In case you're wondering, the late actor did own a Smokey and the Bandit Trans Am which ended up bringing the most money in the auction selling for a cool $300,000.
Still no new corkscrews to report. Many collectors were in Norway for the ICCA meeting and now in the UK for the annual CCCC club meeting. You would think that now would be the perfect time to snag some corkscrews while many of the other serious collectors are distracted, but unfortunately I've been pretty distracted lately. Last week a major storm blew through Dallas hitting our neighborhood hard with hail, 71 mph winds which damaged and/or downed nearly half of the trees in the neighborhood, and ultimately left 300,000 homes without power for days. Several of my trees were severely damaged and we lost power for about 48 hours only to get it back an hour before we had to leave for a 3 day tax seminar in San Antonio. Now that the seminar is over, we've made our way to Austin for a few days of vacation and while I doubt that I'll find any corkscrews here, hopefully there will be some new arrivals once I get back to Dallas.
I recently purchased a phenomenal corkscrew which is currently in route from a UK auction house. It's sure to make my best six for the year, but I'll post more about it once it arrives. In the meantime, I've had no other acquisitions. I narrowly lost an auction this morning for a silver roundlet that belonged to Lord Alexander Paget. Hopefully I'll win the next auction for a Lord's corkscrew.
Our collection consists of a large variety of both corkscrews and wine antiques. Some recent purchases are probably some of the largest items as well as some of the smallest items in the collection. The large item below is an antique commercial corking machine. Named La Parfaite, or The Perfect in english; It has 2 clamps to affix it to a table top. Next is a beautifully faceted all steel corkscrew with gripping teeth and a small German perfume corkscrew. Another recent acquisition is pictured below; it's a small bottle shaped knife and corkscrew with inlaid grapevines.
As per usual I haven't done a good job of keeping this blog up to date, but to be fair, I've been pretty busy. I should be moving into my new house in a couple of days. Nearly all of the major work is complete and now my focus has been towels, sheets, silverware, blinds, etc. There will be a new page added to the website soon to showcase the 3rd cellar. I'm still trying to figure out which racks to use, so that may take a few more months, but until then the wine wall is installed and stocked.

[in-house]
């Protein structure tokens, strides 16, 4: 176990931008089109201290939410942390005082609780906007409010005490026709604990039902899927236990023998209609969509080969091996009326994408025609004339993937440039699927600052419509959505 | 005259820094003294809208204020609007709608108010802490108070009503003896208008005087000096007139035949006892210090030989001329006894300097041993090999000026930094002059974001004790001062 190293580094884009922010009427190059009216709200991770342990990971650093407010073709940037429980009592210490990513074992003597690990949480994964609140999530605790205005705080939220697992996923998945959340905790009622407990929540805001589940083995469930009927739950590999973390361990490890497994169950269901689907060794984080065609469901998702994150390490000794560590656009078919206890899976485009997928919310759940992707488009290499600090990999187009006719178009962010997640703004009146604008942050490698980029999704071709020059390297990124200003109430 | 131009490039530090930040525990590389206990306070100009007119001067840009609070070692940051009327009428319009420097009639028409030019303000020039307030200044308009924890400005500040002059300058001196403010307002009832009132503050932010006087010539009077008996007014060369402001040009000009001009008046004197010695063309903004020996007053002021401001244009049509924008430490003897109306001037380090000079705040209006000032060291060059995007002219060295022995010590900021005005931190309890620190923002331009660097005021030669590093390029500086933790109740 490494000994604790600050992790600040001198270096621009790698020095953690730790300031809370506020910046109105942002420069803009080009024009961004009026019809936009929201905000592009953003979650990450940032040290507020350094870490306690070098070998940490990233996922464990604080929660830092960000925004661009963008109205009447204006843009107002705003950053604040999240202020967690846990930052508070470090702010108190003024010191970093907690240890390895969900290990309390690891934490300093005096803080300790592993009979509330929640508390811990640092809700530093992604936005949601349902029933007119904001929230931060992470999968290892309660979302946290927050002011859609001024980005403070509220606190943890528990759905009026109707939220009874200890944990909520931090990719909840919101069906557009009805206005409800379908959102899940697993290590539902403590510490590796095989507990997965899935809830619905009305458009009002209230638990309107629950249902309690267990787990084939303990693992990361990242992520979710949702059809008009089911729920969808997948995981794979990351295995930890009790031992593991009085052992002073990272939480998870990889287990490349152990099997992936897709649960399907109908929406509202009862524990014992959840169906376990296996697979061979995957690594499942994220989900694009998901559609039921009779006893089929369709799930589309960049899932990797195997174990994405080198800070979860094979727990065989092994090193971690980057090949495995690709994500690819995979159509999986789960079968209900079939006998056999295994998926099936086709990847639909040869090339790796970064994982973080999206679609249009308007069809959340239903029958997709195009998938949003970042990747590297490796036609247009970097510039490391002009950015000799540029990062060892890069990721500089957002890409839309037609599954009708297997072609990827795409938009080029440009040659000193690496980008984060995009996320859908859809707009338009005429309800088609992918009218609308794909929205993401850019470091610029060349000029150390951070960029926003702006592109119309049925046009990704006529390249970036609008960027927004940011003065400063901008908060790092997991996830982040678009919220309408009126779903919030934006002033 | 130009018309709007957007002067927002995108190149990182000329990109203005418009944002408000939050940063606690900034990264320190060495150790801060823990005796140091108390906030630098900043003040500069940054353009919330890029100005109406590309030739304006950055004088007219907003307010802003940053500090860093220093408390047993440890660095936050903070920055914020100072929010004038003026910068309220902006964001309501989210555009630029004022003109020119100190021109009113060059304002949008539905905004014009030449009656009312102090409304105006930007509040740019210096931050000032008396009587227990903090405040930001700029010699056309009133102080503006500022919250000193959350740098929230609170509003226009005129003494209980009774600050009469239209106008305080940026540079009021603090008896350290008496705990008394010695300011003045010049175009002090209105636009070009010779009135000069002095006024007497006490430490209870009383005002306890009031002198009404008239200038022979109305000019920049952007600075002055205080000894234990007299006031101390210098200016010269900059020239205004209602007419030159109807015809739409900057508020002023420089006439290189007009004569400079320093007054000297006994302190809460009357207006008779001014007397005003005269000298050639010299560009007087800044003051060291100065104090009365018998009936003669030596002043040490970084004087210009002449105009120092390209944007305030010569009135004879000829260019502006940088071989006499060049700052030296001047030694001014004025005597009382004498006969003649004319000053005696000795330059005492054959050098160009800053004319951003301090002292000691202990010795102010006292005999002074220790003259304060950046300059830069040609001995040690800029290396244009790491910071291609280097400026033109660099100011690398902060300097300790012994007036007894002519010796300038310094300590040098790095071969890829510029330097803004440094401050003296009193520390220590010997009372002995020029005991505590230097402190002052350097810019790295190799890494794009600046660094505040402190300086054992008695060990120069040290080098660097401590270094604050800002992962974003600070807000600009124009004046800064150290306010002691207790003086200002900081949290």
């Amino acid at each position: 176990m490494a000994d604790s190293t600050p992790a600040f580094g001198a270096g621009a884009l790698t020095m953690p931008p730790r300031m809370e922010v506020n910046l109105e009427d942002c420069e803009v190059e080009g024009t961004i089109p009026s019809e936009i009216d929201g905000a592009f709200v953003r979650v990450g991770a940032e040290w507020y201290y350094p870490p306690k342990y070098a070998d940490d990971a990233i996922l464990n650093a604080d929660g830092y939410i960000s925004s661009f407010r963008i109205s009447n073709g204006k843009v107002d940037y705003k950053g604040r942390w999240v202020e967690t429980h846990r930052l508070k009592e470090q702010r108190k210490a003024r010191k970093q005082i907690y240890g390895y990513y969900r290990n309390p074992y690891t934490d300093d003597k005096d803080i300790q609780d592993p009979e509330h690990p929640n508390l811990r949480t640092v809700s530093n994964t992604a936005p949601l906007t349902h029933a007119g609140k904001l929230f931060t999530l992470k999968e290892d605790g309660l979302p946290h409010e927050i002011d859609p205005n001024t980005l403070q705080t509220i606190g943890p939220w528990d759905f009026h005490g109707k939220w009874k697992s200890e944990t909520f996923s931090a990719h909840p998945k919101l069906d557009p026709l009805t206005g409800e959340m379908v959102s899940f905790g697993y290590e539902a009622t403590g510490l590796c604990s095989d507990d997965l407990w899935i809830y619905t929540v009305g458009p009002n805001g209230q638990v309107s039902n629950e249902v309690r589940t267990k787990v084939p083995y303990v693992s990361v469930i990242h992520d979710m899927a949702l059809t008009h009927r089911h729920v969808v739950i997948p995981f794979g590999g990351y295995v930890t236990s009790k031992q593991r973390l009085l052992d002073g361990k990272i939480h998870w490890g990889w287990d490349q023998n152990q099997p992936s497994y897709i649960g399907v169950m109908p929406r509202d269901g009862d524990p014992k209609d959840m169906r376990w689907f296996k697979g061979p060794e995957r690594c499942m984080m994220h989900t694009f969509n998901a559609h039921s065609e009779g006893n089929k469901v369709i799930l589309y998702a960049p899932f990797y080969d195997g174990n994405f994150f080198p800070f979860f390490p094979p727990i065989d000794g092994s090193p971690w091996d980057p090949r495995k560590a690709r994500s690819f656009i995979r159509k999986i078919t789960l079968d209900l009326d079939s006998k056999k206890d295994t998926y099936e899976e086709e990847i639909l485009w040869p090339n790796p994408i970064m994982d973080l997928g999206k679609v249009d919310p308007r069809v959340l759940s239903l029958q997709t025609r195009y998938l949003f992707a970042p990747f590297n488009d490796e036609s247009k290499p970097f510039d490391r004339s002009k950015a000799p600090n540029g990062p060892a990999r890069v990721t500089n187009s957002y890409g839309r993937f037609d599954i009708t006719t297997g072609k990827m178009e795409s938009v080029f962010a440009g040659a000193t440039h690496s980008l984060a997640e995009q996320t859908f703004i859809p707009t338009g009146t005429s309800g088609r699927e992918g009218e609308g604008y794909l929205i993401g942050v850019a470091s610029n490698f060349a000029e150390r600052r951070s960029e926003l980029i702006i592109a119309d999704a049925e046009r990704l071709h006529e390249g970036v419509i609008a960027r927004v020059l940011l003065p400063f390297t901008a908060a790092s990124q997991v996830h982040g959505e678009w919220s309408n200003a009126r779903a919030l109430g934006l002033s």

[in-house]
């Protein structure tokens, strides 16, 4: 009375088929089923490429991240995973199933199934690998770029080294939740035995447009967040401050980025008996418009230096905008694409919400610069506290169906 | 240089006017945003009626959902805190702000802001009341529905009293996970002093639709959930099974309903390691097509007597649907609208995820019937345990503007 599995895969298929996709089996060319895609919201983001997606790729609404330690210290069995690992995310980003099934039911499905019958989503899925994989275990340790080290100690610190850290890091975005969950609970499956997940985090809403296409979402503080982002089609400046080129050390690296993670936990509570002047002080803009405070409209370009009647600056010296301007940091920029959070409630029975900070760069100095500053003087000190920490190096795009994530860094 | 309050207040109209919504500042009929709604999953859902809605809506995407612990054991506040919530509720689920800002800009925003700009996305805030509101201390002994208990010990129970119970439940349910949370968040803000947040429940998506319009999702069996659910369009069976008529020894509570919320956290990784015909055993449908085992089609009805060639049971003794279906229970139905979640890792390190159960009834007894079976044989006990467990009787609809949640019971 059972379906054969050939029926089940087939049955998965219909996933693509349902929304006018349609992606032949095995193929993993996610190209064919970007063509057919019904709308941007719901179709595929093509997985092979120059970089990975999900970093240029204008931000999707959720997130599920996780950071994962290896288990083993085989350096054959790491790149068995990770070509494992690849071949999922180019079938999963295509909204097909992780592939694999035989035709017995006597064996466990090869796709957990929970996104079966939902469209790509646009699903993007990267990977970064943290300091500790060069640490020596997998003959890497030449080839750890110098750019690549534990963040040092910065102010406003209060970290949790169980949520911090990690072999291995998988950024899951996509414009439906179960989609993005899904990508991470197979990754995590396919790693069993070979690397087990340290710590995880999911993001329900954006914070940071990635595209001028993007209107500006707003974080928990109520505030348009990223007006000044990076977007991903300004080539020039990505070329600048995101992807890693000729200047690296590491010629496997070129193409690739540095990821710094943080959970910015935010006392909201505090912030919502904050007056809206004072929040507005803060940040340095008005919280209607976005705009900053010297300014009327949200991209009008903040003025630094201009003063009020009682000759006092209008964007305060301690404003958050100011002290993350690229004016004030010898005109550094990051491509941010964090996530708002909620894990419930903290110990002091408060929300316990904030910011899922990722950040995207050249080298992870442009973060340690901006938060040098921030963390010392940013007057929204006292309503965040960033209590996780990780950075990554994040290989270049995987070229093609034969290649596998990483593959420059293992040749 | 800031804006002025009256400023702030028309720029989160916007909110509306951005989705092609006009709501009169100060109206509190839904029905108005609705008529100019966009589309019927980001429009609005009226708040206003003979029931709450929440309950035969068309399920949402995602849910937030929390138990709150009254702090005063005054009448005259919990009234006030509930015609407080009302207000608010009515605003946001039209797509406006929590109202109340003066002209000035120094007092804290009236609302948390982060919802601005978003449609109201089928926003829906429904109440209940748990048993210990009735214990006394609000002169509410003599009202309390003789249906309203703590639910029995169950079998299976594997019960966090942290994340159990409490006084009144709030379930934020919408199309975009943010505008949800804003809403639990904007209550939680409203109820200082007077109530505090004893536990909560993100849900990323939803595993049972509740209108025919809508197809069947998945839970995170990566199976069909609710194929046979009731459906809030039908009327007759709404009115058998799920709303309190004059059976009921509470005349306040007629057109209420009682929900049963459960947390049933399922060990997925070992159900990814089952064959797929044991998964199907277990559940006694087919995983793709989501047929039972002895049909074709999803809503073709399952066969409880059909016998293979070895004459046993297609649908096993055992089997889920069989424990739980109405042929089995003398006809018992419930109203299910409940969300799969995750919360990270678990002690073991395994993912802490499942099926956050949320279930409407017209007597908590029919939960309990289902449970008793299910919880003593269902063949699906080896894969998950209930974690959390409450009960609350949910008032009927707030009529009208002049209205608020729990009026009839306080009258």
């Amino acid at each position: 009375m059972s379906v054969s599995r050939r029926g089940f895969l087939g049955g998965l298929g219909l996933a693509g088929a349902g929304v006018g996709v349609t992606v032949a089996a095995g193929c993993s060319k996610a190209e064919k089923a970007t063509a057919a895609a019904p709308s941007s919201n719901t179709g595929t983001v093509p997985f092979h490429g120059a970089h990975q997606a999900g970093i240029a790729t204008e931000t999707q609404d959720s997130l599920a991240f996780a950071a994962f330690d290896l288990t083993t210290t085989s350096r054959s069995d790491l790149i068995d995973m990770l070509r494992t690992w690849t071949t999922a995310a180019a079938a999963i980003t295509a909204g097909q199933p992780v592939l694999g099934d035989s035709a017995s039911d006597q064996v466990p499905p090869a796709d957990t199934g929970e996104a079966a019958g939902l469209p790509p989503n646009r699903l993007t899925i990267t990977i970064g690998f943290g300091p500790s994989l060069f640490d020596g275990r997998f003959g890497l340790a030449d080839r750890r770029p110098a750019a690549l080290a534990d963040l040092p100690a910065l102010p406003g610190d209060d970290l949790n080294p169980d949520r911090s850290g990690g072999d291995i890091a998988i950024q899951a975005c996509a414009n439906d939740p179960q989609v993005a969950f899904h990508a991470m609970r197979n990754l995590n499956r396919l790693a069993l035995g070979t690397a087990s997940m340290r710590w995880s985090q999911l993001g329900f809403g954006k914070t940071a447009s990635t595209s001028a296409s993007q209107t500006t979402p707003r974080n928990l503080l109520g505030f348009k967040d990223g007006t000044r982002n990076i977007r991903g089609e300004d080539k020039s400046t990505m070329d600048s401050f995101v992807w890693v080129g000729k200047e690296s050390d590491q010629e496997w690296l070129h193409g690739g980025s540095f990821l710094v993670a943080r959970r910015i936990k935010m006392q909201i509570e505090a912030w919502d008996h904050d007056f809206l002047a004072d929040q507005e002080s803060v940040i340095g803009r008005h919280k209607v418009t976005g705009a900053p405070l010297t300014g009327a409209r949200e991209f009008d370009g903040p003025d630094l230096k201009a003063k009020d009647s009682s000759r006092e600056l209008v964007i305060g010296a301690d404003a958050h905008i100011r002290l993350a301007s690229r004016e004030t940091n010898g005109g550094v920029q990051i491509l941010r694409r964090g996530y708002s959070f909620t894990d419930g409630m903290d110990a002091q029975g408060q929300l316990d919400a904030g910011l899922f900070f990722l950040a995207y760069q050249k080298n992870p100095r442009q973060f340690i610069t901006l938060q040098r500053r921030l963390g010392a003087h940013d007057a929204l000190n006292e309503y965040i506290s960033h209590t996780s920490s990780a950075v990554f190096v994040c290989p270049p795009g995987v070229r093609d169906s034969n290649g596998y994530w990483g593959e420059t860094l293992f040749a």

The furniture has finally been uncovered. The barstools below were assembled this morning.
Anyway, on to the corkscrews. If you saw one of my previous posts then you know that I've found relatively few corkscrews from January through April. Not a good start to the year, but I'm glad to announce that my fortunes have improved as I've added some great pieces to the collection.
A nice mix of corkscrews with some great carved pieces, a rare Crosby pup, a figural erotic corkscrew, etc. More interesting items arriving soon...
I know what you're thinking....isn't this a little late? If you were a member of the CCCC then you would have seen this well in advance, but if you aren't a member then you're in luck. Membership is only $25 and affords you access to the largest corkscrew collecting club with information only available to members as well as access to members only events and auctions. https://corkscrewclub.org/ But fortunately for you, I'm happy to share this content with non-members, so enjoy.
I'm constantly adding new corkscrews to my collection. Any new finds as well as articles which may be of interest to corkscrew collectors will be posted here.